U.P. fire crews blast through 120th annual Firefighters Tournament

Granted, it usually doesn’t start with a gunshot, but these brave men and women are used to being ready to fight fire at moment’s notice. Although there are no actual flames to be found on this scene, you wouldn’t know it based off the sense of urgency displayed in nearly every step they take.

“The competition is serious,” Breitung Township firefighter Jim Rose said. “You get on that line to start, you’re going to give it your best shot to do the best, don’t try to DQ and hang on to the hoses so you don’t get hurt, and have some fun.”

“For the U.P., this is a big one,” Norway Fire Chief David Bal said. “There are a lot of people that, over the last 36 years, I see every year here or pretty close to it. Any of these firefighters can go pretty much anywhere in the country and walk into a fire station and be welcomed.”

It’s easy to see why. From start to finish, each of the 16 competing crews makes their run through the gauntlet look like child’s play, all while being judged by a panel of experts.

“What we’re watching is some of the basic firefighting skills — the ability to get the hoses deployed rapidly, to make the couplings, to get the nozzle on, have the position, be able to hit the target or the fire with the stream from the nozzle,” Chief Bal said. “It is similar to a lot of the skills that not only do we use at the fires, but are similar to what they all get in the training.”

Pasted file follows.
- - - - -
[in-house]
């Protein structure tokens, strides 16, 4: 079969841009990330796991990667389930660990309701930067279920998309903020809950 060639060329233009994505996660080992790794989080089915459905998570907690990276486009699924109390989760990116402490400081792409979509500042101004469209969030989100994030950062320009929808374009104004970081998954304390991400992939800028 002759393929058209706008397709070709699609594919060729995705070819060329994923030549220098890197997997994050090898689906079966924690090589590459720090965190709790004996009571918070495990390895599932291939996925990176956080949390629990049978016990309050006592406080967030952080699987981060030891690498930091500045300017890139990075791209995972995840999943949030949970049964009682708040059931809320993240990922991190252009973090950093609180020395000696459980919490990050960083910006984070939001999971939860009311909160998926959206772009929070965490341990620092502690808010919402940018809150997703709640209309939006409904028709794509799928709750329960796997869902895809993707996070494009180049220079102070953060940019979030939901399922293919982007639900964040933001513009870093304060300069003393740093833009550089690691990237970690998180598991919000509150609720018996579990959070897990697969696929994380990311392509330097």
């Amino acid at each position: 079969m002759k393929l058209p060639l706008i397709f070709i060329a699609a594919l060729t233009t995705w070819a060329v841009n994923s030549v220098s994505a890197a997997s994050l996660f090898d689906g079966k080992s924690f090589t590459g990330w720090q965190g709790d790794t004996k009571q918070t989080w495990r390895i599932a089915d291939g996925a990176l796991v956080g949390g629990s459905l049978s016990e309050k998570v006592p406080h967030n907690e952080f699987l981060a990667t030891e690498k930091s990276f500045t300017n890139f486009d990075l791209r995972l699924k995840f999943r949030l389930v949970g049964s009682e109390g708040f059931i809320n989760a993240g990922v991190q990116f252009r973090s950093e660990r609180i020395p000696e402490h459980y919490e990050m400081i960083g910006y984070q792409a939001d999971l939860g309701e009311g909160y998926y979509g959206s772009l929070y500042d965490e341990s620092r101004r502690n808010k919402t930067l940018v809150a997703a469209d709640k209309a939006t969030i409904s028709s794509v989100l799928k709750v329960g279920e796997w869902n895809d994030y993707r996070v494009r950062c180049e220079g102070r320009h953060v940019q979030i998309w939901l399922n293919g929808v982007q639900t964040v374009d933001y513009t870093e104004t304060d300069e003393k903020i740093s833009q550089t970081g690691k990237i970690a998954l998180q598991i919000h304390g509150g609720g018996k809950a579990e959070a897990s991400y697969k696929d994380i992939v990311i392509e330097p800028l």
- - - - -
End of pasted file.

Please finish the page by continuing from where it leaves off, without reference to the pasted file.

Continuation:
“When you look at all the hoses and fittings going together, most of our stuff is pretty fixed,” Rose said. “Everything’s on the truck, but you’re doing the same thing with the nozzle, you’re aiming. The hydrant guy. Hooking up that hydrant, twisting the water on. It’s just like when you’re hooking up at a fire scene. You’re having fun, but you’re under pressure, too, to get the job done correctly.”

And even though things can get a little heated out on the playing field, at the end of the day the tournament boils down to one thing.

“I would say, first of all, the people,” Chief Bal said. “Firefighters from all over the U.P. There are a lot of firefighters that come to this that aren’t from the U.P., and it is a sense of community within the fire service.”

And on a day like today, that community is having a blast.